Rydgen Inc. and Azoland Pictures’ inaugural Los Angeles Anime Film Festival was held at Regal LA LIVE Stadium 14 during the weekend of September 15-17th. The festival was created to celebrate 100 years of Japanese animation. The film festival kicked off with a red carpet event for the world premiere of the No Game No Life: Zero English dub. A score of well-known voice actors such as Mela Lee, creative directors, comedians, charity ambassadors, and other television celebrities walked the red carpet to greet the press and pose for pictures.
Inside the theater an assortment of No Game No Life cosplayers were on hand to promote the event. Festivities included photo ops with cosplayers and props against a green screen backdrop. Exclusive merchandise for the film such as t-shirts and posters were on sale for diehard fans as well. The venue was completely jam packed with fans who waited hours in advance in anticipation of the event. Prior to the premiere of the film, the event organizers presented a digitally restored and remastered version of The Dull Sword, one of the first Japanese animated shorts created in 1917 by Juinichi Kouchi. Despite the lack of audio, the film managed to elicit laughter from the audience with its comedic tone and silly character facial expressions. The audience reacted positively with thunderous applause. It was fantastic experiencing such a unique piece of Japanese animation history on a big screen.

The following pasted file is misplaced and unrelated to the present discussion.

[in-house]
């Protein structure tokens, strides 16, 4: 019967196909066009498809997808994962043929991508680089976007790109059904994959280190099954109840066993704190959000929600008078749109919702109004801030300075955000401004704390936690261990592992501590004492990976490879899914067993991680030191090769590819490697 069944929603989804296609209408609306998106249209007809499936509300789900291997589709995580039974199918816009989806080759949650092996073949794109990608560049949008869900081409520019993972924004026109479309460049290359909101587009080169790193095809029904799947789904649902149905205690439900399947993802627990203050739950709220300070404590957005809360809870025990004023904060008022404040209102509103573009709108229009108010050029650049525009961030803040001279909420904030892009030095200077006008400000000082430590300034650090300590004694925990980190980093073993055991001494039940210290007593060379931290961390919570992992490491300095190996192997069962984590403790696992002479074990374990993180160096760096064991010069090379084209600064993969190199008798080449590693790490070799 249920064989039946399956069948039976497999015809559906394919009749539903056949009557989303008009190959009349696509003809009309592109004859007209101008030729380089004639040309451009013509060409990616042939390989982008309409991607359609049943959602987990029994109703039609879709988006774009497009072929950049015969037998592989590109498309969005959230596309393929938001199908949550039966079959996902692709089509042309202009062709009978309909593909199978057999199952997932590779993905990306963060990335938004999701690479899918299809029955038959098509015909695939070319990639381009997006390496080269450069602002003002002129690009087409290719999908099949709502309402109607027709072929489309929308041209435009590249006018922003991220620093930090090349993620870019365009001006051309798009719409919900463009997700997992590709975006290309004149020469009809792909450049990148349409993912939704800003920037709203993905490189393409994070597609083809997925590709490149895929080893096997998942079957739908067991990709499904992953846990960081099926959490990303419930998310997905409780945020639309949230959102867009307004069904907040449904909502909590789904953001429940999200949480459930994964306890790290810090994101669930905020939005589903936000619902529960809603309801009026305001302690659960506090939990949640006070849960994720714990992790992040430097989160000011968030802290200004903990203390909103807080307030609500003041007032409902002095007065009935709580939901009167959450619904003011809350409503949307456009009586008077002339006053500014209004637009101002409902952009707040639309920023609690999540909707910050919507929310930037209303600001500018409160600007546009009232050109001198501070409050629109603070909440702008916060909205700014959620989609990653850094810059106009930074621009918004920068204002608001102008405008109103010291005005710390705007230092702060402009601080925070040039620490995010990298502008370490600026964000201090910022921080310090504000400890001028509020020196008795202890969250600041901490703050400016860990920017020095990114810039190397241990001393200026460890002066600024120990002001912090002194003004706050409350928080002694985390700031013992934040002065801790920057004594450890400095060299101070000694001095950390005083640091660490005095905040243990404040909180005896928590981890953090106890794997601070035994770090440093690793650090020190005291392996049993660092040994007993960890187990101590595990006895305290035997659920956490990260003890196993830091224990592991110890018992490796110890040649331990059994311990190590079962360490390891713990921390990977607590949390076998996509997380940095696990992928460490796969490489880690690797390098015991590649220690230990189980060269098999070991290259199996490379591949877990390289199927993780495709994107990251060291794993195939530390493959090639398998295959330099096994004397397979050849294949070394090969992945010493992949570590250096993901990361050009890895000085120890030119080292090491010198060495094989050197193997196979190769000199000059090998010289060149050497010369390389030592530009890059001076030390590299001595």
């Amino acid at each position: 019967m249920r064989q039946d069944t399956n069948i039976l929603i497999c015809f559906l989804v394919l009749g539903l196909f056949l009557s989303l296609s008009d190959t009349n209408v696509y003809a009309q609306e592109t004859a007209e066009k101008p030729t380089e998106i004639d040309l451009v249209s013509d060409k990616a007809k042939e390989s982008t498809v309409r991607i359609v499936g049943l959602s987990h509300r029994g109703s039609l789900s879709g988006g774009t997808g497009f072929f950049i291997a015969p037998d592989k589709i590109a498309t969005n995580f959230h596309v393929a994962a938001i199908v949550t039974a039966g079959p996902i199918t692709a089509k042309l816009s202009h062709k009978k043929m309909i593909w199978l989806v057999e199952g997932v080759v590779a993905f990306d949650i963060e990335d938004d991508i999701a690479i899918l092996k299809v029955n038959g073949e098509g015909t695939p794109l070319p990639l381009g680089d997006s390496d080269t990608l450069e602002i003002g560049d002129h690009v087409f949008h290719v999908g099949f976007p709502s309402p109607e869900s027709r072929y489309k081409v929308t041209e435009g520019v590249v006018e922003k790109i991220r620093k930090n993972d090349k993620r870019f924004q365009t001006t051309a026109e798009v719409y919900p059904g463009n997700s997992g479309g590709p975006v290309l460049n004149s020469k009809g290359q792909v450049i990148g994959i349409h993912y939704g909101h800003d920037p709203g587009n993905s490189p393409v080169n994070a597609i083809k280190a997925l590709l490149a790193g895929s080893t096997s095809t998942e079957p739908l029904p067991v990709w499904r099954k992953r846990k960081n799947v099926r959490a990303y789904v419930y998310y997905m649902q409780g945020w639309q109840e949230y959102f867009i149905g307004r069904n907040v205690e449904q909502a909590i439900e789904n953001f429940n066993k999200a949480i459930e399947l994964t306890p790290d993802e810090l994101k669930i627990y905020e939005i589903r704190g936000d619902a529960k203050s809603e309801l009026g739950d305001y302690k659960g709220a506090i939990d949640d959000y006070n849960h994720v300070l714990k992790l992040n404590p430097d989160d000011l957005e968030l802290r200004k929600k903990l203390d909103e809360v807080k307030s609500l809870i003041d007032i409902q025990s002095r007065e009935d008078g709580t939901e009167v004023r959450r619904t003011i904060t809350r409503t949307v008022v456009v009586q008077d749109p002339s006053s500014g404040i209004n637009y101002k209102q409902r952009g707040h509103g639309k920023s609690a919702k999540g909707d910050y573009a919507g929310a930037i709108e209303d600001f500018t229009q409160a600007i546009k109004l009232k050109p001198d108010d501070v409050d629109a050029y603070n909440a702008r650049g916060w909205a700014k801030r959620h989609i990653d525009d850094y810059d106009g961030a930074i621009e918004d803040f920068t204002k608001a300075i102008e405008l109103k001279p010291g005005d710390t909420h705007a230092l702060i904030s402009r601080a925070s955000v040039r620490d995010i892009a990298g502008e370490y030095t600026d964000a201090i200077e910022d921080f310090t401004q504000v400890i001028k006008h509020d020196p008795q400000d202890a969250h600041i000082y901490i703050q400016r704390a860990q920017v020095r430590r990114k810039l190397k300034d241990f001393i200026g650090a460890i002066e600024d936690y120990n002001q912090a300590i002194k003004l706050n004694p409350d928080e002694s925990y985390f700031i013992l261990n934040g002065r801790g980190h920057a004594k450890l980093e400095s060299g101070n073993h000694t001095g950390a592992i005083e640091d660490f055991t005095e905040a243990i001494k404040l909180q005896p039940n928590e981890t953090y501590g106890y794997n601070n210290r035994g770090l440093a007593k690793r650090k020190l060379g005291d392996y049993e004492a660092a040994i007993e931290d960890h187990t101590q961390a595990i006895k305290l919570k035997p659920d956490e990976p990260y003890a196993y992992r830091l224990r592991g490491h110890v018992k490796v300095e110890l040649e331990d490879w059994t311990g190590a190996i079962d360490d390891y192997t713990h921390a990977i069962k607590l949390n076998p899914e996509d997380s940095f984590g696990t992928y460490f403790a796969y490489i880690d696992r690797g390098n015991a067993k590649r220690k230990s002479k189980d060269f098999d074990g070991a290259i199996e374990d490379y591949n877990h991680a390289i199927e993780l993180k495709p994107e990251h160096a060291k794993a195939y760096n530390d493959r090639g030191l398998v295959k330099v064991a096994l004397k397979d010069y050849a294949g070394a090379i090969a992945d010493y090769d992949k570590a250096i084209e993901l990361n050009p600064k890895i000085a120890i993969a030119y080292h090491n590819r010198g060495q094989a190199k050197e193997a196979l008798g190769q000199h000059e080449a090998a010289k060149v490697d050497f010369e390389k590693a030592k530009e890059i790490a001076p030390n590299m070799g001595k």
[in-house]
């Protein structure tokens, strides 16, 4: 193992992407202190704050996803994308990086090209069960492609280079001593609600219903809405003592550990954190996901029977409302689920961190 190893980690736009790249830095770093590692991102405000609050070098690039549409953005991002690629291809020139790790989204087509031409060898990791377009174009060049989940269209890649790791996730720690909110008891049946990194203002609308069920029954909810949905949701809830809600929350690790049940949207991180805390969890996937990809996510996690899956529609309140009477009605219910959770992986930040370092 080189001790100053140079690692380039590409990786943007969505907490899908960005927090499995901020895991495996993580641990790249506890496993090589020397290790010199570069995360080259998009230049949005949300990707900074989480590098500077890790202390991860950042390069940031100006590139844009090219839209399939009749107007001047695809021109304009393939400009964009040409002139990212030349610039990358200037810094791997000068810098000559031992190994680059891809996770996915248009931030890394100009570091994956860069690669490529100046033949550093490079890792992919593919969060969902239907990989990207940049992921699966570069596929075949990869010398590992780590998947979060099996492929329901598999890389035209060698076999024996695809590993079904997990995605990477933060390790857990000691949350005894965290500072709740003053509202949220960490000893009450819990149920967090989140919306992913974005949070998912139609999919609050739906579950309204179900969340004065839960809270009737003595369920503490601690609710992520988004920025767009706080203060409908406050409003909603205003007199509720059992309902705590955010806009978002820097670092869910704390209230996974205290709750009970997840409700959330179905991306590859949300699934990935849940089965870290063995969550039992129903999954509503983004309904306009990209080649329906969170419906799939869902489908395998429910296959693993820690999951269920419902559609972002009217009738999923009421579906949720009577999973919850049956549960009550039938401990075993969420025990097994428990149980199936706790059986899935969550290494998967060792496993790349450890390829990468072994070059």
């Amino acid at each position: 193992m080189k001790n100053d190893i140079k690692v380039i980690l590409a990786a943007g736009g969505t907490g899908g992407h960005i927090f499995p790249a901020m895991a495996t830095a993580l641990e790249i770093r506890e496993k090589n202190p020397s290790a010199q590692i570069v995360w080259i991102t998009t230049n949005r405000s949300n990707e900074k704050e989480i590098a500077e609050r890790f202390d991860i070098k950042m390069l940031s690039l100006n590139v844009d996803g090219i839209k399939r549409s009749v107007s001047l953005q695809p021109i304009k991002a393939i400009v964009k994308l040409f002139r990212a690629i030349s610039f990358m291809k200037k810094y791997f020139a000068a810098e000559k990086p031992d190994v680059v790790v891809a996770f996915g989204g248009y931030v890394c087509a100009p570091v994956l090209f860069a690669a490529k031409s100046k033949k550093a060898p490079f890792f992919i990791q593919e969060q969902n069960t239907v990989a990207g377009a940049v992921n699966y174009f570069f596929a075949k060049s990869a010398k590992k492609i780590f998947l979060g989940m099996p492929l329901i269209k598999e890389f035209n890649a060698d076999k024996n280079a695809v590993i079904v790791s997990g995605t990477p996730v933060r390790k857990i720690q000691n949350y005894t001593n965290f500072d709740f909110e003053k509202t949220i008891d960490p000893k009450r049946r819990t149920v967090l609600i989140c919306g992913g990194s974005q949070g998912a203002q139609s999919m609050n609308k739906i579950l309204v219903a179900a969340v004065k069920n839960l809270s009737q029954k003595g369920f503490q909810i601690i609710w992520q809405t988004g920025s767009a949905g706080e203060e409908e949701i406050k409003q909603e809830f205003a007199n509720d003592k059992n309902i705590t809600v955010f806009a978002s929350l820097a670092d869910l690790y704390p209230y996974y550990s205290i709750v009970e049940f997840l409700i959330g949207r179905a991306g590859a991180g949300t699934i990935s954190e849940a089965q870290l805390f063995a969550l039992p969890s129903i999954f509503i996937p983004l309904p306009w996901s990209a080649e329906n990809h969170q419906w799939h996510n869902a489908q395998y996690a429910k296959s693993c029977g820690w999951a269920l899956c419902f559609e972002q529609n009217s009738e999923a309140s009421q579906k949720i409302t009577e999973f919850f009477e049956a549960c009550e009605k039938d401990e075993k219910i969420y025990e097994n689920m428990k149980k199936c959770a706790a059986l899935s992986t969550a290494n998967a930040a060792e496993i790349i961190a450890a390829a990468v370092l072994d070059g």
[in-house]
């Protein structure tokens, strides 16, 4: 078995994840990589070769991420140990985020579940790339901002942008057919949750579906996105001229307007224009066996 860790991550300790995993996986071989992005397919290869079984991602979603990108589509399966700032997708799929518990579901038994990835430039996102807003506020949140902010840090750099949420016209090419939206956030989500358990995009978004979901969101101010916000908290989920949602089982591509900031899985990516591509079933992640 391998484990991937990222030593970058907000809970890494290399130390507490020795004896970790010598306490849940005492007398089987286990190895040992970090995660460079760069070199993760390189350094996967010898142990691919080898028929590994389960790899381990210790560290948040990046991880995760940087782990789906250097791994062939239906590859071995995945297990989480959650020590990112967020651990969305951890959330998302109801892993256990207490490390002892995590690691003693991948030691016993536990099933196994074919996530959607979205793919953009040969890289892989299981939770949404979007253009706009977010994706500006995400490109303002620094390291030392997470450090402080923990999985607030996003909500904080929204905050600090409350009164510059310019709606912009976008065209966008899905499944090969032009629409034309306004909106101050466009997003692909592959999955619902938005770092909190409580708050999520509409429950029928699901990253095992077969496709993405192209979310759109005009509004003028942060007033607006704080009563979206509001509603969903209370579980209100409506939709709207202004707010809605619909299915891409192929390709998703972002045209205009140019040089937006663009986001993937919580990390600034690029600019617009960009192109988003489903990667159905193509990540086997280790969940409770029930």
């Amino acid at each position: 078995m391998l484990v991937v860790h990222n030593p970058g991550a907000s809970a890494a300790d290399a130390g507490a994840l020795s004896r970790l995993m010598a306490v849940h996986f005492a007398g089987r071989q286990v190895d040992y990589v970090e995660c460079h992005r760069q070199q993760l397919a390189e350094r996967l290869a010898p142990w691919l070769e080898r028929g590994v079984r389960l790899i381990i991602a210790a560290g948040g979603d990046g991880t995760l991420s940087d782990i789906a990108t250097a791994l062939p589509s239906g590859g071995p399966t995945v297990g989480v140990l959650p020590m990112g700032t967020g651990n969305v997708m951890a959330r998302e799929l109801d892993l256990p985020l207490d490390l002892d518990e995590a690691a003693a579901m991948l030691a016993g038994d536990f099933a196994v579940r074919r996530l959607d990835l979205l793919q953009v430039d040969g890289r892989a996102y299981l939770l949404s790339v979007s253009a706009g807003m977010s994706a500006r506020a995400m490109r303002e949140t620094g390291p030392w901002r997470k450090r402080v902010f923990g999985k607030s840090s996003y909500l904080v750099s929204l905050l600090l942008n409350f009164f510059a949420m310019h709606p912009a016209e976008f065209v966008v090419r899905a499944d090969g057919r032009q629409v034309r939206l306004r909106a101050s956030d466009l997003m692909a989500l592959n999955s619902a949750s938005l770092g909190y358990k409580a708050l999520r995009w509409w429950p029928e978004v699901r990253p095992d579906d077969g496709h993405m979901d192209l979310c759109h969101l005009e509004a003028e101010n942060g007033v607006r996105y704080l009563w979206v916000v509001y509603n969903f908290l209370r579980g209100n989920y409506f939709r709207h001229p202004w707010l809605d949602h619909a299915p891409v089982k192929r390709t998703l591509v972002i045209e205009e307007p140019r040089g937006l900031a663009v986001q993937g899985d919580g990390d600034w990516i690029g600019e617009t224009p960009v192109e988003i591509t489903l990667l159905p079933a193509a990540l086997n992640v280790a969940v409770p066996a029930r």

No Game No Life: Zero is a prequel film that occurs six thousand years before Sora and Shiro were summoned to the world of Disboard by its god, Tet. During this period the world is consumed by war and the human faction is on the brink of extinction. The remnants of humanity are led by Sora, a disillusioned, guilt ridden survivor of many failed expeditions. One day in the ruins of an Elf city, he meets Shuvi, an exiled member of the “ex-machina” android faction. Shuvi, who strongly resembles the character Shiro from the No Game No Life anime series, asks Sora to teach her what it means to have a human heart. They gradually grow closer as they work together to reverse the fortunes of the human race.
Unlike most anime films that are unable to take major risks with existing characters, No Game No Life: Zero benefits from having a new cast and a sense that none of the main characters are safe. The first half of the film is filled with humorous interactions, with meta jokes poking fun at series’ fans. The second half ramps up the action, particularly with one dynamic battle involving Shuvi and a fan favorite character. Sadly, this half is missing the moment to moment charm of the first half and feels a bit rushed with a lot of exposition with little time to soak it in. Overall, No Game No Life: Zero is an unforgettable experience for fans and is an example of a prequel done well.
The opening night festivities concluded with a Q&A with Producer Sho Tanaka, Scott Gibs (Riku), Caitylnn French (Shuvi), and ADR director Kyle Colby Jones. The rest of the festival included a variety of timeless films from Hayao Mizakai’s My Neighbor Totoro to Satoshi Kon’s Paprika and Mamoru Hosoda’s Summer Wars. Other classic films showcased were Ghost in the Shell and Akira mixed with more recent films like Anohana The Movie, Love Live! The School Idol Movie, and a unique “cheer style screening” for King of Prism by Pretty Rhythm in which the audience is encouraged to use glow stick and cheer during the film. This screening brought a score of passionate fans who were greeted by director Masakazu Hishida afterwards during a Q&A session.
LA-AFF 2017 was a wonderful tribute to Japanese animation’s enduring legacy over the past one hundred years. I look forward to next year’s event.